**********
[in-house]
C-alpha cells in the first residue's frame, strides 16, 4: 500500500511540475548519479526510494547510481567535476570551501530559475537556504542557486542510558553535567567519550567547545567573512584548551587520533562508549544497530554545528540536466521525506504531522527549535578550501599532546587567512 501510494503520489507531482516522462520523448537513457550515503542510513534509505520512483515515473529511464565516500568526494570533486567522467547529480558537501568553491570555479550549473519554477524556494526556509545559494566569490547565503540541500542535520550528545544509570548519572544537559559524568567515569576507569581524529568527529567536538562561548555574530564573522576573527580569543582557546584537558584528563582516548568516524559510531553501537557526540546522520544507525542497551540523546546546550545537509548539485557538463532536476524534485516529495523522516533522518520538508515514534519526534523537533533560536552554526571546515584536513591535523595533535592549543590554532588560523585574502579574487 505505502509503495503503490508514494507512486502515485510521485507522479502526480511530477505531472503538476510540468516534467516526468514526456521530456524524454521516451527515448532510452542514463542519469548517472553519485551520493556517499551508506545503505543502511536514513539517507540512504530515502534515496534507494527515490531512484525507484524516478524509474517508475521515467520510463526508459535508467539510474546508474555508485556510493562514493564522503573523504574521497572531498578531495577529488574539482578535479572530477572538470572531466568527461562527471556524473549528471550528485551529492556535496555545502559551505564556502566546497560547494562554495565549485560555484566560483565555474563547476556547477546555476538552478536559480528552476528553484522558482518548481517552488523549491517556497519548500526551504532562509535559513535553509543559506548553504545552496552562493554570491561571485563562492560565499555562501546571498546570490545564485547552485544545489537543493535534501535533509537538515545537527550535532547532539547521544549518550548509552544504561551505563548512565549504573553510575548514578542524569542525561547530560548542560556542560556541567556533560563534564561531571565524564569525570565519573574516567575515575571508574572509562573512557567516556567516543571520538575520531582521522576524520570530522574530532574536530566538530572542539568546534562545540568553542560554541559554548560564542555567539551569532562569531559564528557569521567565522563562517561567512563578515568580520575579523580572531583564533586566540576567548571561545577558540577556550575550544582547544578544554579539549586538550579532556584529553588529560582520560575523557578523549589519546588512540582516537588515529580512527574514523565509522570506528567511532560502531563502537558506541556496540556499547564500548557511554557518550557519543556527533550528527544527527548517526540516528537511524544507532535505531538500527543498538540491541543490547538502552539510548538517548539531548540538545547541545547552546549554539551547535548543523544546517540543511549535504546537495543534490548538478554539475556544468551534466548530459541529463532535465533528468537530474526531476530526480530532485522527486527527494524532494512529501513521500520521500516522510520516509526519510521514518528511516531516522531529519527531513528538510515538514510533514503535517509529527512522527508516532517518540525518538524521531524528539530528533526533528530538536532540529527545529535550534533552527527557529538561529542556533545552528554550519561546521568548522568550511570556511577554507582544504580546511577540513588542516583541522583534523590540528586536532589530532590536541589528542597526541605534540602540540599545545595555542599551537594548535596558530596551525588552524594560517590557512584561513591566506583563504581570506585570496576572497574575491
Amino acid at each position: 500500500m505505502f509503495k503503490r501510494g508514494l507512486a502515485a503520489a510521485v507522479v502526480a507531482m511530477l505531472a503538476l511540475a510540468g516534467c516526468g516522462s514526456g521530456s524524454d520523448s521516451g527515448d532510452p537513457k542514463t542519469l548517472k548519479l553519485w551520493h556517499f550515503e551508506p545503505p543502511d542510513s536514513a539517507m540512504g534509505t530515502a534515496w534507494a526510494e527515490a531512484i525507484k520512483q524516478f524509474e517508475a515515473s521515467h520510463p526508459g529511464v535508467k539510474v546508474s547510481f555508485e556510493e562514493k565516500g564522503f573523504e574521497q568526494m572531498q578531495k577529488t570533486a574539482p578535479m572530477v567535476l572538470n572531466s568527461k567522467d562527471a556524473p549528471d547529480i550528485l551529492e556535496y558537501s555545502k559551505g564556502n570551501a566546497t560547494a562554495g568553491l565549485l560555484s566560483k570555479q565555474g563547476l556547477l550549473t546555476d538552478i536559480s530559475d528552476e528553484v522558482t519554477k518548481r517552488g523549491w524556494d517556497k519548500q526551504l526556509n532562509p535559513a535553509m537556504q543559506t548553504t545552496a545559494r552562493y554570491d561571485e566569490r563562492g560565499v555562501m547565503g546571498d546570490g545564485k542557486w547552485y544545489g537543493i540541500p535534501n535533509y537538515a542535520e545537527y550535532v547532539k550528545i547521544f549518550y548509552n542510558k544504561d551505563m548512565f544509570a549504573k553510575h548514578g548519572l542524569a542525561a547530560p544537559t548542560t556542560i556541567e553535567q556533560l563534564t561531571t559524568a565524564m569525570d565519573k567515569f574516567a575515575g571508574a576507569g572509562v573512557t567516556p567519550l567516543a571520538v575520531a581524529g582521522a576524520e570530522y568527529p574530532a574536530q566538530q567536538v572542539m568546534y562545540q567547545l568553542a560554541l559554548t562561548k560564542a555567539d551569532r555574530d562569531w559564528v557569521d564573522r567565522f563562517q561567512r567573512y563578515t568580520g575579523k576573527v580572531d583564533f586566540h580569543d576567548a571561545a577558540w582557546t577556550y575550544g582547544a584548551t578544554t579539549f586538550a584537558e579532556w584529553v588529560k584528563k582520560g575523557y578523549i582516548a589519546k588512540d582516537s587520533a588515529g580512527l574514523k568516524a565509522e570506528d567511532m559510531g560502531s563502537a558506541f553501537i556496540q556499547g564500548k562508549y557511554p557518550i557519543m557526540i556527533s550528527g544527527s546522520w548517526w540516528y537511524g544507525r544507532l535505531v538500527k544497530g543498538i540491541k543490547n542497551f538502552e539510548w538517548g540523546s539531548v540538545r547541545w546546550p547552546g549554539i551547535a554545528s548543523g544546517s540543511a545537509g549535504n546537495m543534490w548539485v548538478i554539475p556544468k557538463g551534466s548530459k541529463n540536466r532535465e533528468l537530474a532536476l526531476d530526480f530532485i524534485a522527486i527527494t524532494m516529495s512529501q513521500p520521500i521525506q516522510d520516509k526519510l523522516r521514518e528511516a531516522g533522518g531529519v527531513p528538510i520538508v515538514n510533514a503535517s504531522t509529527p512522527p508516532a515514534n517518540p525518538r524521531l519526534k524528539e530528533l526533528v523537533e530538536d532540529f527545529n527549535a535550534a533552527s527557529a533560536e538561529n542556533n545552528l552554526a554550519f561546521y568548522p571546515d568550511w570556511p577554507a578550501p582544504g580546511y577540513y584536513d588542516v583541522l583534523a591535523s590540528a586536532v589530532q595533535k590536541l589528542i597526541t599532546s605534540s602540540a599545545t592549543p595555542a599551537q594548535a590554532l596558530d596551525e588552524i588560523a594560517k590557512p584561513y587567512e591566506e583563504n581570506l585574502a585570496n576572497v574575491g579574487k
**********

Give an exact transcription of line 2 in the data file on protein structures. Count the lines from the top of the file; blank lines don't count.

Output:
C-alpha cells in the first residue's frame, strides 16, 4: 500500500511540475548519479526510494547510481567535476570551501530559475537556504542557486542510558553535567567519550567547545567573512584548551587520533562508549544497530554545528540536466521525506504531522527549535578550501599532546587567512 501510494503520489507531482516522462520523448537513457550515503542510513534509505520512483515515473529511464565516500568526494570533486567522467547529480558537501568553491570555479550549473519554477524556494526556509545559494566569490547565503540541500542535520550528545544509570548519572544537559559524568567515569576507569581524529568527529567536538562561548555574530564573522576573527580569543582557546584537558584528563582516548568516524559510531553501537557526540546522520544507525542497551540523546546546550545537509548539485557538463532536476524534485516529495523522516533522518520538508515514534519526534523537533533560536552554526571546515584536513591535523595533535592549543590554532588560523585574502579574487 505505502509503495503503490508514494507512486502515485510521485507522479502526480511530477505531472503538476510540468516534467516526468514526456521530456524524454521516451527515448532510452542514463542519469548517472553519485551520493556517499551508506545503505543502511536514513539517507540512504530515502534515496534507494527515490531512484525507484524516478524509474517508475521515467520510463526508459535508467539510474546508474555508485556510493562514493564522503573523504574521497572531498578531495577529488574539482578535479572530477572538470572531466568527461562527471556524473549528471550528485551529492556535496555545502559551505564556502566546497560547494562554495565549485560555484566560483565555474563547476556547477546555476538552478536559480528552476528553484522558482518548481517552488523549491517556497519548500526551504532562509535559513535553509543559506548553504545552496552562493554570491561571485563562492560565499555562501546571498546570490545564485547552485544545489537543493535534501535533509537538515545537527550535532547532539547521544549518550548509552544504561551505563548512565549504573553510575548514578542524569542525561547530560548542560556542560556541567556533560563534564561531571565524564569525570565519573574516567575515575571508574572509562573512557567516556567516543571520538575520531582521522576524520570530522574530532574536530566538530572542539568546534562545540568553542560554541559554548560564542555567539551569532562569531559564528557569521567565522563562517561567512563578515568580520575579523580572531583564533586566540576567548571561545577558540577556550575550544582547544578544554579539549586538550579532556584529553588529560582520560575523557578523549589519546588512540582516537588515529580512527574514523565509522570506528567511532560502531563502537558506541556496540556499547564500548557511554557518550557519543556527533550528527544527527548517526540516528537511524544507532535505531538500527543498538540491541543490547538502552539510548538517548539531548540538545547541545547552546549554539551547535548543523544546517540543511549535504546537495543534490548538478554539475556544468551534466548530459541529463532535465533528468537530474526531476530526480530532485522527486527527494524532494512529501513521500520521500516522510520516509526519510521514518528511516531516522531529519527531513528538510515538514510533514503535517509529527512522527508516532517518540525518538524521531524528539530528533526533528530538536532540529527545529535550534533552527527557529538561529542556533545552528554550519561546521568548522568550511570556511577554507582544504580546511577540513588542516583541522583534523590540528586536532589530532590536541589528542597526541605534540602540540599545545595555542599551537594548535596558530596551525588552524594560517590557512584561513591566506583563504581570506585570496576572497574575491